Friday, June 17, 2011

Second Age Reviews: Halloween

The distinct problem with reviewing a film like Halloween is that there is very little left to say on the subject. It's one of the most famous cult films of all time, inventing an entire subgenre (the slasher film) and simultaneously setting the high point the genre has yet to top. Is there anything I can say that hasn't been said about Halloween a dozen times before? I assume you all know that his famous mask is just a William Shatner mask painted white, yes? How this is Jamie Lee Curtis' first role? How Dr. Loomis is named after a character in Psycho? We all know all of this by now, yes? Well, too bad because I gotta talk about it.

For formalities sake, the plot is concerned with a child named Michael Meyers who, for reasons known only to himself, one Halloween when he's six, stabs his sister to death. 15 years later he escapes from the mental hospital where he's been kept ever since, to return to his home town to...kill a lot of people I guess.

This, by the by, is one of the things that makes Michael such an effective villain at least until the sequels (we'll get to that in a moment). He's entirely silent, except for his characteristic heavy breathing, nearly unstoppable and seems to lack all human motivation. He perfectly inhabits both the very childlike fear of the unstoppable boogeyman, there to hunt you without rhyme or reason and the very adult fear of the stalker/serial killer, watching you from outside your window.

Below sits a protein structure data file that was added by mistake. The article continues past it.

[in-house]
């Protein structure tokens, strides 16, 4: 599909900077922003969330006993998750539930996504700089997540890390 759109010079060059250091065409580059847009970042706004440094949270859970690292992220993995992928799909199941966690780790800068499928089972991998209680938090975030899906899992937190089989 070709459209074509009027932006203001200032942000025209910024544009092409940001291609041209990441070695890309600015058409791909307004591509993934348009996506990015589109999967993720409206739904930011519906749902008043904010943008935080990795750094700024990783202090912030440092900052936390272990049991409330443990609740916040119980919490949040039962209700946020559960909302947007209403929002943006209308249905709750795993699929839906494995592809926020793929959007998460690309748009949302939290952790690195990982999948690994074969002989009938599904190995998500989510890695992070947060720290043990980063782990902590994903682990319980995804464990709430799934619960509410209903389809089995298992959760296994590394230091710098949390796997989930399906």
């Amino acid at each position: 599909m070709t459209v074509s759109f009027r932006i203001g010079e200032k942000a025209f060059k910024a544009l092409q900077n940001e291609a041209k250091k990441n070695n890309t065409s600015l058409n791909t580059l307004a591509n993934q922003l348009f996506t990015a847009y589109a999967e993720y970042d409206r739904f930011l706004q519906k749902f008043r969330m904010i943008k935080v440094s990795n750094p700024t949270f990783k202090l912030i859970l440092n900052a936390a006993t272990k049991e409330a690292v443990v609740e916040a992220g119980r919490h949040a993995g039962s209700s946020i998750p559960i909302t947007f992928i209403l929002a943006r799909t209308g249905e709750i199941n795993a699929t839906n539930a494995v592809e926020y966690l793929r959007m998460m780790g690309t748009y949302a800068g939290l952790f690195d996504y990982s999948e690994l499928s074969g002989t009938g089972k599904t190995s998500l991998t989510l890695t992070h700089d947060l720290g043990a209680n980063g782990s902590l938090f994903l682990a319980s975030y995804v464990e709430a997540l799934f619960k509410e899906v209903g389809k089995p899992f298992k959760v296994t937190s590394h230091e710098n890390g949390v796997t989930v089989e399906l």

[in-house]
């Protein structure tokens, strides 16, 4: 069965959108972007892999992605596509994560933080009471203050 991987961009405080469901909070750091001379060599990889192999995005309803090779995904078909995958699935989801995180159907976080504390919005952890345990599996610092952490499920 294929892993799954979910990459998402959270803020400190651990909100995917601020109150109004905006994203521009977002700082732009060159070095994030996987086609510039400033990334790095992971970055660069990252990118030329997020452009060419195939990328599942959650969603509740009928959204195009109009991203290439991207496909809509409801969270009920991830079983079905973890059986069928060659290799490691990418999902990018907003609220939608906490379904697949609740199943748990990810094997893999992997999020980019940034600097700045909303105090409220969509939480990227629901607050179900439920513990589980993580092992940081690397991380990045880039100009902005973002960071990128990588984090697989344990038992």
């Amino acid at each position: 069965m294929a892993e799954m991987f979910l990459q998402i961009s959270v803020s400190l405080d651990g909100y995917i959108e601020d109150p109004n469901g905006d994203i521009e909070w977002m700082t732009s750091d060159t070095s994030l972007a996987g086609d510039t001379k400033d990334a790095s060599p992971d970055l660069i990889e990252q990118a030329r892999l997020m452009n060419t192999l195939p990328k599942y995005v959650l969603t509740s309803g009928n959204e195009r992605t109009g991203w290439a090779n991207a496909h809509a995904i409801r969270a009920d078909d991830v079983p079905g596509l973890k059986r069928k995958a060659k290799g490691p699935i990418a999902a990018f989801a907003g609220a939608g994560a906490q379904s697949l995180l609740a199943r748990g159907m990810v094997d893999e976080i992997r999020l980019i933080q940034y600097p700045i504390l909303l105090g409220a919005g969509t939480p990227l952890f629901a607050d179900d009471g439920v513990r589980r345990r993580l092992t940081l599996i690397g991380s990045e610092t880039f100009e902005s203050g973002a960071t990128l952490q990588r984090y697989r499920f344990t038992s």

All of this exacerbated by the very effective simplicity in all aspects of the production. The music is minimalistic and sparsely used, the camera work used to allow Michael to disappear and reappear almost at will. Like another great of the horror genre The Texas Chain Saw Massacre, there's very little in the way of actual gore, most of the killing bloodless. Of course we've come to expect expert direction from John Carpenter (and isn't this particular theater absurdly fond of him) but he really steps up his game here, doing more than anything else to elevate the film above it's (occasionally rather visible) low budger.

It's actually interesting that most of the formulas of the slasher genre that this film kicked off aren't here. Michael doesn't get an absurdly huge body count (only 4 people), most of his onscreen kills are done by strangling rather than his usual knife, he doesn't only favor people who do immoral things (one of the survivors smokes pot) and he even seems to break into a semi-run at one point. It seems very weird that the movie that the subgenre that sprang up around Halloween seems to almost entirely ignore the things that make Halloween great.

Look, if you're at all a fan of horror films in general and slashers in particular, odds are you've already seen this multiple, but on the off chance you haven't, it's a nearly perfect slasher film and a great horror movie on top of that, and no slasher since has equalled it.

Next on Second Age Reviews: Hollywood Boulevard

Elessar is a 21 year old Alaskan born cinephile and he remains convinced that Mike Meyers skinned William Shatner's face and painted it white.

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